(Nutrition Facts â€“ 1 packet (16g) â€“ 60 calories, 0 calories from fat, 0 grams of total fat, 0 grams of saturated fat, 0 grams of trans fat, 0 milligrams of cholesterol, 0 milligrams of sodium, 15 grams of carbohydrates, 1 gram of dietary fiber, 13 grams of sugars and 1 gram of protein.)
Item: Starbucks VIA Ready Brew Vanilla Flavored Coffee Price: $6.95 Size: 6 pack Purchased at: Starbucks Rating: 6 out of 10 Pros: A step above other instant coffees. Five Guys burgers. Easy to transport anywhere. Nice vanilla taste. Friends with questionably useful suggestions. Cons: Way more expensive than brewing your own coffee. Soulless yuppies. Still has that instant coffee flavor. Already-cooked microwave bacon. Encourages lazy coffee drinkers.
Are you disappointed you can’t get an energy pick up because alcoholic energy drink Sparks has been banned in your area? Well Stride Gum has your back with their new line of Spark gum which contains the energizing B6 and B12 vitamins.
Unfortunately, the gum seems to lack caffeine, but at least you won’t get into any accidents with the gum, like you might if you consumed a Sparks energy drink, unless you have trouble chewing gum and walking at the same time.
But I can understand why Stride would leave out caffeine, since it has an extremely bitter flavor. Although having a bitter flavor would solve Stride’s made up problem of people not spitting out their gum.
I don’t know how much B vitamins are in a stick of Stride Spark gum, but a serving of most energy drinks contain 100 percent of your daily recommended intake of B6 and B12 vitamins, so hopefully it’s around there.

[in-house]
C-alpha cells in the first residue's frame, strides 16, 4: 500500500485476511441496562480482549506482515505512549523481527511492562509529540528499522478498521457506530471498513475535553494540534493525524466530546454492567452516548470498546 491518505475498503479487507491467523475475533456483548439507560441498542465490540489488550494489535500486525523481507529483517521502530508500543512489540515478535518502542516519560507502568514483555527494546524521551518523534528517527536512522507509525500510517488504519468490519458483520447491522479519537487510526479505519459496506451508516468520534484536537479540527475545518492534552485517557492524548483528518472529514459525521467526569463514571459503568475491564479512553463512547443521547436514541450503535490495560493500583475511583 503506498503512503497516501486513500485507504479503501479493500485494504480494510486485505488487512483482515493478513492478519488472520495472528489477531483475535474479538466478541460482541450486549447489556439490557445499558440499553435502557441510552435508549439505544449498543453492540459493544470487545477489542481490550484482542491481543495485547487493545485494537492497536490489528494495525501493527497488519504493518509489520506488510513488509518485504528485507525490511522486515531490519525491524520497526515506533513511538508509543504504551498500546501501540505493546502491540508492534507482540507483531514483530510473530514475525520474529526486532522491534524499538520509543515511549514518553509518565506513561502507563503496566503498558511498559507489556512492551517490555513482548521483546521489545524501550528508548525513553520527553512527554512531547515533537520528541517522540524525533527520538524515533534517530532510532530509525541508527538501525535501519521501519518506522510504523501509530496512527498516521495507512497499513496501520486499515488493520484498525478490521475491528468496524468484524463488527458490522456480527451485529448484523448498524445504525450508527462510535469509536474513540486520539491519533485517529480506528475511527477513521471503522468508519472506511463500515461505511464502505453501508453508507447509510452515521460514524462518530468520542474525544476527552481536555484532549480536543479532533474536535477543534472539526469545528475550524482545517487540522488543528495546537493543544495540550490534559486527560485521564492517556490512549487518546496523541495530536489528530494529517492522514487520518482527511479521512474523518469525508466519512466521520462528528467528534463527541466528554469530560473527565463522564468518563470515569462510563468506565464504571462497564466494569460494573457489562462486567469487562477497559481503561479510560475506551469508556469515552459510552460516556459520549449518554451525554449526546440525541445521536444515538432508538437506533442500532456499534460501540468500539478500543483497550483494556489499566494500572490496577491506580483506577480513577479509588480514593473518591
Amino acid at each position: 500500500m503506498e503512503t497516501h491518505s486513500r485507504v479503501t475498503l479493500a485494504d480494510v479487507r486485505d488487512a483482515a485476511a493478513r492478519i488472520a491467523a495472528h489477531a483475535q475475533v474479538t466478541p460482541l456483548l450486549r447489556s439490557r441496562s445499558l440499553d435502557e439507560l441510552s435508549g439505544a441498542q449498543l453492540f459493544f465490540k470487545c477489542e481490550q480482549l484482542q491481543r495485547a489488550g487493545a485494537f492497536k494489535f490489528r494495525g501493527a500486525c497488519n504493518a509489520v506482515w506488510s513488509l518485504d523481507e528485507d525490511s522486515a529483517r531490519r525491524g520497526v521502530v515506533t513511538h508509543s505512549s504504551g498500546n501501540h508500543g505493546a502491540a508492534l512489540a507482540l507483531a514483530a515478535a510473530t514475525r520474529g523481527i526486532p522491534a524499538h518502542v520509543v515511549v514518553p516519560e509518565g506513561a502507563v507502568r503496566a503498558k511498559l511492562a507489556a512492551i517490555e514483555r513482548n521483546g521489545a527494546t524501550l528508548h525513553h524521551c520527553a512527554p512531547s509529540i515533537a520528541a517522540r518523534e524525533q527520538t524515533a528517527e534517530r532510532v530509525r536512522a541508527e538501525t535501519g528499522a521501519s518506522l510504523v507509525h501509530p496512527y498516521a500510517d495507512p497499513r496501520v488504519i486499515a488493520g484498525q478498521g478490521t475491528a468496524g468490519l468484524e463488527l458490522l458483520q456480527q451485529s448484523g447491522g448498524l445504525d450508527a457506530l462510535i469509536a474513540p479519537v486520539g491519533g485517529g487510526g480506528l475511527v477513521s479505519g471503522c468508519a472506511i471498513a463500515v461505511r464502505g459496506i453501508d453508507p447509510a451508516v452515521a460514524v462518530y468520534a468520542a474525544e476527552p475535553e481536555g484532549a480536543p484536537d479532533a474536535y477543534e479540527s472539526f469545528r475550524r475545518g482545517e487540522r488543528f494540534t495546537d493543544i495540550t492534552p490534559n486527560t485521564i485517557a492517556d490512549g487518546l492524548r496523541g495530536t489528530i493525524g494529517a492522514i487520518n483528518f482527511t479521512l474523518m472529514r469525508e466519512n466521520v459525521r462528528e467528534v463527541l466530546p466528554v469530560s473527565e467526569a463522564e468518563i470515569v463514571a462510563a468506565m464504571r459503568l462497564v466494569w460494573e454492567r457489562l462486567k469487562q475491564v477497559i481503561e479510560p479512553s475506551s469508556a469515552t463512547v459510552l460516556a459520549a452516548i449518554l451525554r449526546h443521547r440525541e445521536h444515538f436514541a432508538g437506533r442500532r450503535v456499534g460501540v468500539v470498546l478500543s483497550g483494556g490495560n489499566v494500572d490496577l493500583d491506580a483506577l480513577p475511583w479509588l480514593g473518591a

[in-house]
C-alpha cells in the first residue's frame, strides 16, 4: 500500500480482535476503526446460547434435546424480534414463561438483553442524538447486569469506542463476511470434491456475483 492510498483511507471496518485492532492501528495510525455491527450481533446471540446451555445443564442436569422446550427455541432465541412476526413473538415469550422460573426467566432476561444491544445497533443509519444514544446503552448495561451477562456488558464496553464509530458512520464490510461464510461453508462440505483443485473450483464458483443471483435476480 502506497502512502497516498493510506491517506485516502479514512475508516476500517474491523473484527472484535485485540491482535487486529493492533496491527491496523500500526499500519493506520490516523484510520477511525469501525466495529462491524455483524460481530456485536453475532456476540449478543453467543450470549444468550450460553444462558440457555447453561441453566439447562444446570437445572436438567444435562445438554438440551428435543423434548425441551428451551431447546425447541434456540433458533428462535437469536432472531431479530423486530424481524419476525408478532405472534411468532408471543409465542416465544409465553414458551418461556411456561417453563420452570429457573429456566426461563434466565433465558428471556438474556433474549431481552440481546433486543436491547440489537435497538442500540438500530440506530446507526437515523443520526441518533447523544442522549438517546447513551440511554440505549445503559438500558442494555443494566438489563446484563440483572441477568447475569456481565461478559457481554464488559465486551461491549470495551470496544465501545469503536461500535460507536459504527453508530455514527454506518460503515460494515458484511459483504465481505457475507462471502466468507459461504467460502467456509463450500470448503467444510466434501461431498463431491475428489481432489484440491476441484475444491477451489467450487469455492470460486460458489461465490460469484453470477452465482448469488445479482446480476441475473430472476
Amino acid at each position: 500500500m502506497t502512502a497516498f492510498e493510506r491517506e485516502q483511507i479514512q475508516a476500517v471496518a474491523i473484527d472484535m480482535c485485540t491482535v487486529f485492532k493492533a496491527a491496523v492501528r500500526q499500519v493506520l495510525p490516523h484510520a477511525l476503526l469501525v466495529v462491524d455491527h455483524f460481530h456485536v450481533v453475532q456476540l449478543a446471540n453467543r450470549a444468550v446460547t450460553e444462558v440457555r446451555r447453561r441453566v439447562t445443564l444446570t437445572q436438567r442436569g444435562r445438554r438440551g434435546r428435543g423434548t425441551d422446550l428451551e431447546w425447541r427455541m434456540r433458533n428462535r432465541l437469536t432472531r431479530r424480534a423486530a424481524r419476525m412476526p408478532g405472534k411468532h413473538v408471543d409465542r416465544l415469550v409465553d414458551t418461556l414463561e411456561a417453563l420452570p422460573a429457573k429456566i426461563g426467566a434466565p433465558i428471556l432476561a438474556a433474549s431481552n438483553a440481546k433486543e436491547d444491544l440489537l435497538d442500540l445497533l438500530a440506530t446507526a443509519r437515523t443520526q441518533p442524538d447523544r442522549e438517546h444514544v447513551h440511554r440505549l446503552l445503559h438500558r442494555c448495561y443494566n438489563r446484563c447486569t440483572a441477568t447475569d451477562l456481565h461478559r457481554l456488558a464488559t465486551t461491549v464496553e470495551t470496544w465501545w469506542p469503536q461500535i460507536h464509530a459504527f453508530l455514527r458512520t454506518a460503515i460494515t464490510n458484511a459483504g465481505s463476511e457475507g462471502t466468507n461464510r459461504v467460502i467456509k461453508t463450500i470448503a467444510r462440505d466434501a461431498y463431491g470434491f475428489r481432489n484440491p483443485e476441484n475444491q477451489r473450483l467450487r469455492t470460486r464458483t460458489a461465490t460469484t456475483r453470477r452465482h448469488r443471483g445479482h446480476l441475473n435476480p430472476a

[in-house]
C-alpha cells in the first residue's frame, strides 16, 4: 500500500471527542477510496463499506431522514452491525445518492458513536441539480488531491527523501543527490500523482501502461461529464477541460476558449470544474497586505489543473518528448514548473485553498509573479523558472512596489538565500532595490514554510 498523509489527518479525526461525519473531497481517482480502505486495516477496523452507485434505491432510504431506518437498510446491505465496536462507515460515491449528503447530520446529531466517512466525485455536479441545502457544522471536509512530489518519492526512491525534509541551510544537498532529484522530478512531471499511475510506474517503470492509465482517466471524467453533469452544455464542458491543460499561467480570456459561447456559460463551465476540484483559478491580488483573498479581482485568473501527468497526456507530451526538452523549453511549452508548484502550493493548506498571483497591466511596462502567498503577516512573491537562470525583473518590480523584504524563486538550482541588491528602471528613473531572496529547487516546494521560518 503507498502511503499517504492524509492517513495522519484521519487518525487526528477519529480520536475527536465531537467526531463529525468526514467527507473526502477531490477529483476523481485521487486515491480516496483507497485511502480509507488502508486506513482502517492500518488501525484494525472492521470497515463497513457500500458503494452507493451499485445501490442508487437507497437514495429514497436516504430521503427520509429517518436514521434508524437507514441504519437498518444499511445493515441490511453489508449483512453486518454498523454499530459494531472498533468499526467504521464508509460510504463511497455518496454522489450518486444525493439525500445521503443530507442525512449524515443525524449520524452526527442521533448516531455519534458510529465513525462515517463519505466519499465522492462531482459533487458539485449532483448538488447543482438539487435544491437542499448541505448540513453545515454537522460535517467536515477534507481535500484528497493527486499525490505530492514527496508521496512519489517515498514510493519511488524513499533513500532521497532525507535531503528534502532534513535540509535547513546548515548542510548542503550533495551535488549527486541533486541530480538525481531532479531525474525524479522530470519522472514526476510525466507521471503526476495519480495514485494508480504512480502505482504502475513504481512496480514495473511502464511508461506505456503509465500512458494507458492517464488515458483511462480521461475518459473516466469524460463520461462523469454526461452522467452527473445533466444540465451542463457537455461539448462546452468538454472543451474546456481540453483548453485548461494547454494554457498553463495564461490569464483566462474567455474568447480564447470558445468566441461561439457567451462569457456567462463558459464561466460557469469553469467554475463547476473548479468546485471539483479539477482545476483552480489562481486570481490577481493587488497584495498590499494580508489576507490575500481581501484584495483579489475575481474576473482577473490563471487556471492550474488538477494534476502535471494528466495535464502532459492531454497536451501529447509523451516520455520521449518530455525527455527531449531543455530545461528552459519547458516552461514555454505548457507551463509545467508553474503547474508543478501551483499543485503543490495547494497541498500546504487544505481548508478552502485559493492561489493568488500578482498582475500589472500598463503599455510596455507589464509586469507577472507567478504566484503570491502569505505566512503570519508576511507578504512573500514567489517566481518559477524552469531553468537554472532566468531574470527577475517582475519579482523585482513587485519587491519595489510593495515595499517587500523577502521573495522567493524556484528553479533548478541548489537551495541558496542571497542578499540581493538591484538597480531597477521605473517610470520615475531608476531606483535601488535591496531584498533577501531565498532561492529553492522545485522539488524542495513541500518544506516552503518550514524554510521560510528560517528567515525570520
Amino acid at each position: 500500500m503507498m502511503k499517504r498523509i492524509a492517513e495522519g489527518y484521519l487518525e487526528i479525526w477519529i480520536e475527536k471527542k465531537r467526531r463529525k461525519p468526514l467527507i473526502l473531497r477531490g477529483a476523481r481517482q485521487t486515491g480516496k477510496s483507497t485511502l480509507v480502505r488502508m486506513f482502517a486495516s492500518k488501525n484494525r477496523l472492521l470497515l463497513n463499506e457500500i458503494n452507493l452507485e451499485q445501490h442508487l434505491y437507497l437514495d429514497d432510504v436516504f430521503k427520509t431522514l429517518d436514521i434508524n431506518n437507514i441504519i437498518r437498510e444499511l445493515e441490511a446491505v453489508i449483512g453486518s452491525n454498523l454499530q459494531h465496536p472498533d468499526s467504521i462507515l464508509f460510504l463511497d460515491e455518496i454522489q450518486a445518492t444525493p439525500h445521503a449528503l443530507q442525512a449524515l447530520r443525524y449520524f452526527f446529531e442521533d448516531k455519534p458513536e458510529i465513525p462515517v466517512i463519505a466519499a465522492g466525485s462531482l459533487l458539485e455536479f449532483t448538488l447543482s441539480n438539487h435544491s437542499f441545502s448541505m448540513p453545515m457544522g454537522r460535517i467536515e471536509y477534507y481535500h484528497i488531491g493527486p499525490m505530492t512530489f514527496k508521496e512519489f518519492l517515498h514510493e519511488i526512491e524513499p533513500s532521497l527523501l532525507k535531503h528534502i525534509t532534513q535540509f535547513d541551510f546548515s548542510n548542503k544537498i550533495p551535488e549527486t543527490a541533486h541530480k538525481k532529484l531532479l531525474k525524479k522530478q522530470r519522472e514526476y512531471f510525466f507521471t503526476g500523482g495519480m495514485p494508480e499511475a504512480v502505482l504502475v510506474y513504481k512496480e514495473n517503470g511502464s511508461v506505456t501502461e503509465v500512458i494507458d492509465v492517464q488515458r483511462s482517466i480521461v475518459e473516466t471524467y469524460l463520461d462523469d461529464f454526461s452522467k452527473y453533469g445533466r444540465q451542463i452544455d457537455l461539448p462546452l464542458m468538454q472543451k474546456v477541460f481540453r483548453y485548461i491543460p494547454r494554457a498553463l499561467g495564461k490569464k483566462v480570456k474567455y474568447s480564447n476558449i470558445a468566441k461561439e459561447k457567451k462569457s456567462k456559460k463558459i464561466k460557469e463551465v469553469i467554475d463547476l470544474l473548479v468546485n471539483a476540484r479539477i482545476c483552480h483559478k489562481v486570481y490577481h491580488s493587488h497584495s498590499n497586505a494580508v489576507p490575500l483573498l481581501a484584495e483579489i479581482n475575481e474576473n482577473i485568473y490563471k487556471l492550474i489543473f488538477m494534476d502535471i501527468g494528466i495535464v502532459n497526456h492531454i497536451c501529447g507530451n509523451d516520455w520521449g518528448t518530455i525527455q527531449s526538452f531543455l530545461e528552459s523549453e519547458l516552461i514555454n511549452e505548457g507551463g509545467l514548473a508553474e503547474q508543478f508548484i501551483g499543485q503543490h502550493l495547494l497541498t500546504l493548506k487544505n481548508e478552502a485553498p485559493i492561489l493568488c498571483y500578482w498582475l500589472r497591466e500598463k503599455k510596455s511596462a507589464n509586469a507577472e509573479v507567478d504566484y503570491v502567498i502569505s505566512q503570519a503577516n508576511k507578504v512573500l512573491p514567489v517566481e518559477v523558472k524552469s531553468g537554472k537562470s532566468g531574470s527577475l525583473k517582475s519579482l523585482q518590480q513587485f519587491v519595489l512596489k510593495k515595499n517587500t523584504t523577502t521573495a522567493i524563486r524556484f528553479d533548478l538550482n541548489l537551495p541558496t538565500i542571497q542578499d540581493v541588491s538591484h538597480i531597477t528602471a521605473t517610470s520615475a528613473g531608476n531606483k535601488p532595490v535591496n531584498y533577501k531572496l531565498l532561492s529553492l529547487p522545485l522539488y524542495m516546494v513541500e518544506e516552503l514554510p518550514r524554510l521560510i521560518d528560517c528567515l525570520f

Stride Spark gum will come in two flavors: Kinetic Mint and Kinetic Fruit. It will be available early next year in 14-piece packs.
I’m not sure of the reasons for coming out with limited edition Oreos, since it isn’t hard to get people to buy and eat regular Oreos.
Just place them on a plate next to a glass with cold milk or a glass bong with chronic marijuana and watch them disappear like $30 Blu-Ray players on Black Friday at Walmart or my patience when the person in front of me pays for things using only dimes, nickels and pennies.
Since 2008, Nabisco has been producing the Limited Edition Candy Cane Oreo for the Christmas season. Unfortunately, these cookies aren’t as useful as actual candy canes, which can be used as tree ornaments or an impromptu weapon when the dysfunctional family Christmas dinner gets too dysfunctional.
The Limited Edition Candy Cane Oreo combines three colors usually found in hell: black death, bloody red and soul white. One chocolate cookie has the usual Oreo imprint, while the other cookie has a snowflake imprint, and in between the cookies are red and white cremes. If you twist off one of the cookies, you’ll see the division of red and white creme, which looks disturbing because it kind of looks like the red creme is a tongue licking the white creme. So if you’re one of those people who like to lick the creme to oblivion, from certain angles, it might look like you’re French kissing the cookie.